And, at the end of the day, this is all food for thought. You don’t have to do it any one of these ways; you can come up with a creative solution that works for your family. I just know that the holidays are a time where tensions run high and people start to clamor for unavailable court dates.

To the extent that you can work it out, it’s better for everyone involved. Besides, at this point, it’s really too late to get into court anyway, so you may as well do what you can to make the best out of a bad situation.

As someone who has always celebrated Thanksgiving the day BEFORE the actual holiday (because my mom wanted to do something just with our family as opposed to the entire extended family), I can tell you that, after awhile, when you modify tradition – it feels just the same anyway. I’ve always loved OUR Thanksgiving more than the actual day, and that’s something that holds true to this day. And, once upon a time, though I don’t actually remember, it was just a decision my mom made and then kept up for the next thirty plus years.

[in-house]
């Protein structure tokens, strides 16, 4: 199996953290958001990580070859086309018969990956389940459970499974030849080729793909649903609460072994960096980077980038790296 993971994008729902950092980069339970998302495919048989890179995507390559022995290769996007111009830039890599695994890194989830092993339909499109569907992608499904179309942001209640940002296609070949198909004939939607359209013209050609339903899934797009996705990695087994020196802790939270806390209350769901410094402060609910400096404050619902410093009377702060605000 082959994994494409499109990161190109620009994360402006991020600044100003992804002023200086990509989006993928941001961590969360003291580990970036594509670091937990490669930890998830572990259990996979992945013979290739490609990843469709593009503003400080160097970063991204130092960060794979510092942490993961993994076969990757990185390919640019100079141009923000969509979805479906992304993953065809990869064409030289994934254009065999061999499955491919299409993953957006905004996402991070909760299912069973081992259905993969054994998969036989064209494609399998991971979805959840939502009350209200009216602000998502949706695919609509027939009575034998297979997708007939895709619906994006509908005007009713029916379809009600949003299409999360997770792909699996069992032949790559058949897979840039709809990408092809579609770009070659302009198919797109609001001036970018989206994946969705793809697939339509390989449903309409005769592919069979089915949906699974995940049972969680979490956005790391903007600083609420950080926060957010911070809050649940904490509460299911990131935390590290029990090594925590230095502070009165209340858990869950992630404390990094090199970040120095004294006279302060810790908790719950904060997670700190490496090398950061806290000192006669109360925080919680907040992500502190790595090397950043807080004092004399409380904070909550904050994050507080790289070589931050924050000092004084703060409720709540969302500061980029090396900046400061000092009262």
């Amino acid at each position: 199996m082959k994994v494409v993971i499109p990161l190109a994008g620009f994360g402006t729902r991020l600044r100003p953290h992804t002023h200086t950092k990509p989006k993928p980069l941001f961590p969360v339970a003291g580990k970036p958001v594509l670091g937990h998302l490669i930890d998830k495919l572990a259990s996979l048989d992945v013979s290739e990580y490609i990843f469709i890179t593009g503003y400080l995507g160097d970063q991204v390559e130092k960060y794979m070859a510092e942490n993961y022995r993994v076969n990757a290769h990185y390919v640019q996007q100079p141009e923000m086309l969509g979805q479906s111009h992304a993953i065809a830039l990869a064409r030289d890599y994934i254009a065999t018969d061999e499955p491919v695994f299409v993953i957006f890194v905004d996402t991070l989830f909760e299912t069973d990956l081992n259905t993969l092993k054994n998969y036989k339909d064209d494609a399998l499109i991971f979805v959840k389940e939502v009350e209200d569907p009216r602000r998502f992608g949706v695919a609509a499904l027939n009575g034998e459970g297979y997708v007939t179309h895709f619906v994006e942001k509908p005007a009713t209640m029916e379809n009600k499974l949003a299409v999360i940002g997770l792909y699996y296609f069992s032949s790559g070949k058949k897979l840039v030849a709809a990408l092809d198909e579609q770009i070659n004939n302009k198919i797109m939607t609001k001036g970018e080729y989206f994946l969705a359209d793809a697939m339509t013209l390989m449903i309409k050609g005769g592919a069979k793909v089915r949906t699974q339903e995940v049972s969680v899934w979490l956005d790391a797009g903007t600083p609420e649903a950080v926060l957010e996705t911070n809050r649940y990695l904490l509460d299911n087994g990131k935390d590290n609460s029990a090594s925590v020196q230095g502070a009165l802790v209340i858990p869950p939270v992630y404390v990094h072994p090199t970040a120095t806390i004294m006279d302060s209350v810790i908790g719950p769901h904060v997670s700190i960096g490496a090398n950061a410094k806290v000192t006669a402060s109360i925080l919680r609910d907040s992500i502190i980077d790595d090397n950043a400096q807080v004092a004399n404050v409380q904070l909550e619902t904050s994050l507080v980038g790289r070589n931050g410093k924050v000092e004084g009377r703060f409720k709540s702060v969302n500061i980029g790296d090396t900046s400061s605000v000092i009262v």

A holiday is what you make it, and you have the power to keep the magic alive for your kids, no matter what else is going on.

For more information or to schedule an appointment with one of our licensed and experienced Virginia divorce and custody attorneys, give our office a call at 757-425-5200.